From left standing - Tom Weber, Jennifer Brizzolara, Mike Redmayne, Larry Mayer, Renato Kane, Daniel Anunciación, Ian Church, Dave Wells, and kneeling John Hughes Clarke.
The Hydrographic Society of America (THSOA) and the organizers of the CCOM-UNH/OMG-UNB Multibeam Course sponsored three recent graduates to attend MBC74 held in New Orleans in January.
The recipients of the scholarships reflected the broad geographical coverage of THSOA; Daniel Anunciacion from Alaska, Jennifer Brizzolara from Florida and Renato Kane from Delaware. Like many members they also had different academic background, including land surveying, remote sensing, GIS and habitat assessment.
The course also gave them the opportunity to interact with over fifty other attendees and learn from their knowledge and experience. Daniel has been surveying just over a year in Alaska and noted that he “was amazed to find that multibeam sonar is not only limited to surveying, but used by so many other professions: geologists, biologists, many government agencies within the United States and all around the world are reaping the benefits of multibeam data.”
Jennifer transitioned from being a Research Assistant to Project Scientist for the Continental Shelf Characterization, Assessment and Mapping Project (C-SCAMP), and thought the course provided her a more robust background to better understand the limitations and potential of different sources of MBES data, and methods to diagnose and correct “wobble” artifact in bathymetry data. Also importantly “as C-SCAMP is a small, grant-funded research group, the scholarship for this training from The Hydrographic Society of America is high-impact, and will provide valuable support for hydrographic, geomorphological, seafloor characterization, and fisheries management efforts on the West Florida Shelf.”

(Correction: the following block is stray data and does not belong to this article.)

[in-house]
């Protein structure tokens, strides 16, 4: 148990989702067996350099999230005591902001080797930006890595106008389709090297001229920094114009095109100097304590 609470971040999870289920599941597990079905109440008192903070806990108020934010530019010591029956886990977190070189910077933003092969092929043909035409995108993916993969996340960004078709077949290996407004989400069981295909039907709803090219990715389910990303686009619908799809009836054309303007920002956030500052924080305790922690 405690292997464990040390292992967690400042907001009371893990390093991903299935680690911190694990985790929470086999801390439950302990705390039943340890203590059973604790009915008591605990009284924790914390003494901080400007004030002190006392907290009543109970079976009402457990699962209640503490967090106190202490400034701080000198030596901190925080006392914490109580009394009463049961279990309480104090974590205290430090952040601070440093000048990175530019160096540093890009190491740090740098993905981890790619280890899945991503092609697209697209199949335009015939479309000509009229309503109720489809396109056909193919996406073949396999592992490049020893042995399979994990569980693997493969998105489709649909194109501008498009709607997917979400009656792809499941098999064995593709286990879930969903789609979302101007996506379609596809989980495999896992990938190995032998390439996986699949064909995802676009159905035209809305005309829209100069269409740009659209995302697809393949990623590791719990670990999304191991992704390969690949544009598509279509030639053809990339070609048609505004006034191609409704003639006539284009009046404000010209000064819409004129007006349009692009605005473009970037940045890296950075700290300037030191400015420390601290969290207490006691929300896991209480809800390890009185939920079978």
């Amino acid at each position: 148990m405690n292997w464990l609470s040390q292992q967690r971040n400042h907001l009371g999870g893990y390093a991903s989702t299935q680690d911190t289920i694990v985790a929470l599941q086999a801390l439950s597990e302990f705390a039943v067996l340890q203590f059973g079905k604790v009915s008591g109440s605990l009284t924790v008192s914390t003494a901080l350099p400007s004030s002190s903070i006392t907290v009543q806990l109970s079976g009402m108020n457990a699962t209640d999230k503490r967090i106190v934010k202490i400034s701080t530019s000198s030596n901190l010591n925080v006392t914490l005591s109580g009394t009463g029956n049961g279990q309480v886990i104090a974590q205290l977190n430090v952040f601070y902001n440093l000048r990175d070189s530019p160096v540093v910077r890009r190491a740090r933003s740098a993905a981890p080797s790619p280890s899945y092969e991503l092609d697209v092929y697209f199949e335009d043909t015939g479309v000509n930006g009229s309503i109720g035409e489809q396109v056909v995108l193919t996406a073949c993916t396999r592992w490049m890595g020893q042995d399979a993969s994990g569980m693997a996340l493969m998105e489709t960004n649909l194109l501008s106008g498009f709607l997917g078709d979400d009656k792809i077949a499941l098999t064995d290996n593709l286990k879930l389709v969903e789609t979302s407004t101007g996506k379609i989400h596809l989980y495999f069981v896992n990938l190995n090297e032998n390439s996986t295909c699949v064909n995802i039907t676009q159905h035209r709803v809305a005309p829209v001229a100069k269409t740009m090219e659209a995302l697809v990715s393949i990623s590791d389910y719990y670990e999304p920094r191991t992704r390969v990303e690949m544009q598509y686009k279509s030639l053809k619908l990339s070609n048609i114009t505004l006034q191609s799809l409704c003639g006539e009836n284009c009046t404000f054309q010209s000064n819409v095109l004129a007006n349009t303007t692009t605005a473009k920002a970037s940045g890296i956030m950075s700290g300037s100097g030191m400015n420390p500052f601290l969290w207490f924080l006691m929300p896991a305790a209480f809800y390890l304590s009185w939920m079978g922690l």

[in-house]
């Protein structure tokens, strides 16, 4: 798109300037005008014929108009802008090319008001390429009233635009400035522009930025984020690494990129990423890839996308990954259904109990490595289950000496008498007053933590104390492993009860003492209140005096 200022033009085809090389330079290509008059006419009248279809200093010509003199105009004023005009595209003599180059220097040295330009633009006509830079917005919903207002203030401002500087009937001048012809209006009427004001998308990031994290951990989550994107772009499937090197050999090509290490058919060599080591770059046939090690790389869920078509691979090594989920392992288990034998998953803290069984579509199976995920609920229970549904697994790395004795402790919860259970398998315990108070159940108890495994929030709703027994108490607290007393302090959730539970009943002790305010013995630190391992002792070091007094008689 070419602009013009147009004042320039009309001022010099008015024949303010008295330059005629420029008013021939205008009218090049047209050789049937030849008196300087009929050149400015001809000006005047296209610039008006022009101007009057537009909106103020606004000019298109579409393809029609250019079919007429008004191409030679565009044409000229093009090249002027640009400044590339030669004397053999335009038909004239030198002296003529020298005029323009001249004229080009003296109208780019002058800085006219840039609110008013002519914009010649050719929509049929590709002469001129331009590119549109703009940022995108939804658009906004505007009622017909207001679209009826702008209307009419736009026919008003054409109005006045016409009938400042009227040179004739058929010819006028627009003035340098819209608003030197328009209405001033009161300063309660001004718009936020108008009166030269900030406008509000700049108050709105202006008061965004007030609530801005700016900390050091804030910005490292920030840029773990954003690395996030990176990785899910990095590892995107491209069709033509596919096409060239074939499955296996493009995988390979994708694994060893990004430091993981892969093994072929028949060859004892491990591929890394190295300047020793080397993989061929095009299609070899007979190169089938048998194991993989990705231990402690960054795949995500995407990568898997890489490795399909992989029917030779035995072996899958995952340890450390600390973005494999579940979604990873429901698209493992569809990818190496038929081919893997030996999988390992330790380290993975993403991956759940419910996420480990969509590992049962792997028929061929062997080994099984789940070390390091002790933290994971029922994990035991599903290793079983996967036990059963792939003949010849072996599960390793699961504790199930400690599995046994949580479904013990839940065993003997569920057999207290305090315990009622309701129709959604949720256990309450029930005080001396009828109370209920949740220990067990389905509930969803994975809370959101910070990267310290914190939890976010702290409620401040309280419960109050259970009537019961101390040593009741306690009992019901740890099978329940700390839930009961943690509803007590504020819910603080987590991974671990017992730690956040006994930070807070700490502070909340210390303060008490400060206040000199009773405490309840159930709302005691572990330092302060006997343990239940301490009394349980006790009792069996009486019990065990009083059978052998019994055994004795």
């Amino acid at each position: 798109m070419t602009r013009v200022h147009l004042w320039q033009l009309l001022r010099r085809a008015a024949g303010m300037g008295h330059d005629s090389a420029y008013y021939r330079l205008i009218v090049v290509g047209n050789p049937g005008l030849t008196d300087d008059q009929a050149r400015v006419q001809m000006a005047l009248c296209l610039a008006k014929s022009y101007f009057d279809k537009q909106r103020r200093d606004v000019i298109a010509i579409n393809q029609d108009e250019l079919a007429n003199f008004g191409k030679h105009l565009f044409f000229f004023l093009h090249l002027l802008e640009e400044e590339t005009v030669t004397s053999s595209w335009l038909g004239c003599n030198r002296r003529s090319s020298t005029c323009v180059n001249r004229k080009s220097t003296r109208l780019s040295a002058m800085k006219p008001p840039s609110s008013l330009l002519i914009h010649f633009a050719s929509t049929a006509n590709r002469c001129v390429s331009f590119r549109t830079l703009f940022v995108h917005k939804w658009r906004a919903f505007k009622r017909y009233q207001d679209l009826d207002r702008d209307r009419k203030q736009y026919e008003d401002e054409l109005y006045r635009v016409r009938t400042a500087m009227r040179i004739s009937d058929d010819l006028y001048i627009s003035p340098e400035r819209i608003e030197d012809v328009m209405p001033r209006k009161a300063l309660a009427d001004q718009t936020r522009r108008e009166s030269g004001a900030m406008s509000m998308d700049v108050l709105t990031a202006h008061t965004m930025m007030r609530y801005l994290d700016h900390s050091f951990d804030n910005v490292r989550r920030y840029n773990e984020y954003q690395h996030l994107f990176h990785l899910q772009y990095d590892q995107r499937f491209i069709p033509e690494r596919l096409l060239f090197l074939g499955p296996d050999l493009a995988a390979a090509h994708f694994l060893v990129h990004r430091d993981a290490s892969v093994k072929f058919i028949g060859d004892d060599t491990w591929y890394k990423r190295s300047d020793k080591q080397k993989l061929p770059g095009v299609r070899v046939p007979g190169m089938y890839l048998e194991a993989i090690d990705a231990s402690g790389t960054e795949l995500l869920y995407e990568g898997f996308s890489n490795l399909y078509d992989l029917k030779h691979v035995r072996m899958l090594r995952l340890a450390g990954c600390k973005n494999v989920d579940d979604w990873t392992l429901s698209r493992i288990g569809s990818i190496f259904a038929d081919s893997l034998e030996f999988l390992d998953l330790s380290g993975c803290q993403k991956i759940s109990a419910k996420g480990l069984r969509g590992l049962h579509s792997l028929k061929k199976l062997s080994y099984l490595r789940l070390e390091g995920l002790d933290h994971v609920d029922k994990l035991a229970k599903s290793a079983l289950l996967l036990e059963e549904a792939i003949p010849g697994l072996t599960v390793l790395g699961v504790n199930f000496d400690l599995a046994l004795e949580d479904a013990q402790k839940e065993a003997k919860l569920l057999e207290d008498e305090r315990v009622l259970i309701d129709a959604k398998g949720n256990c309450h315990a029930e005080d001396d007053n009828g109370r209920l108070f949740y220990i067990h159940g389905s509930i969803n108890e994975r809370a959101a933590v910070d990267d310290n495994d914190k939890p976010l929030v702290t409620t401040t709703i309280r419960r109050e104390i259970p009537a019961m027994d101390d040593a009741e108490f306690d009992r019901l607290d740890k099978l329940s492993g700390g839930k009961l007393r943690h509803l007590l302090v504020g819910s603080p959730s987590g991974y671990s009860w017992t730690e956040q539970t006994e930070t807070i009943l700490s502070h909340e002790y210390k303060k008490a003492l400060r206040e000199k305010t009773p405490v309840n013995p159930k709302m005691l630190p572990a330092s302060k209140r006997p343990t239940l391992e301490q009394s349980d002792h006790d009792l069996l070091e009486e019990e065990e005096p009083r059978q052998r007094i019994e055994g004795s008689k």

Renato has a strong background in remote sensing and came with a good functional knowledge of deep-water multibeam mapping from his time as a navigator and mapper on E/V Nautilus expeditions. “The course allowed me to acquire the knowledge and tools needed to fully comprehend the larger picture of acoustic data acquisition and processing. I feel better prepared for the role of mapping coordinator on Nautilus acquiring and processing multibeam data for general mapping and specifically mapping to support planning scientific exploration ROV dives.”
The three scholarship recipients are at the beginning of their careers and all acknowledged that the course added significantly to their seafloor mapping knowledge and provided a great basis for their ongoing multibeam related work. The THSOA views this scholarship as an important way to encourage students and recent graduates to establish a career in hydrography, ocean mapping and related earth sciences.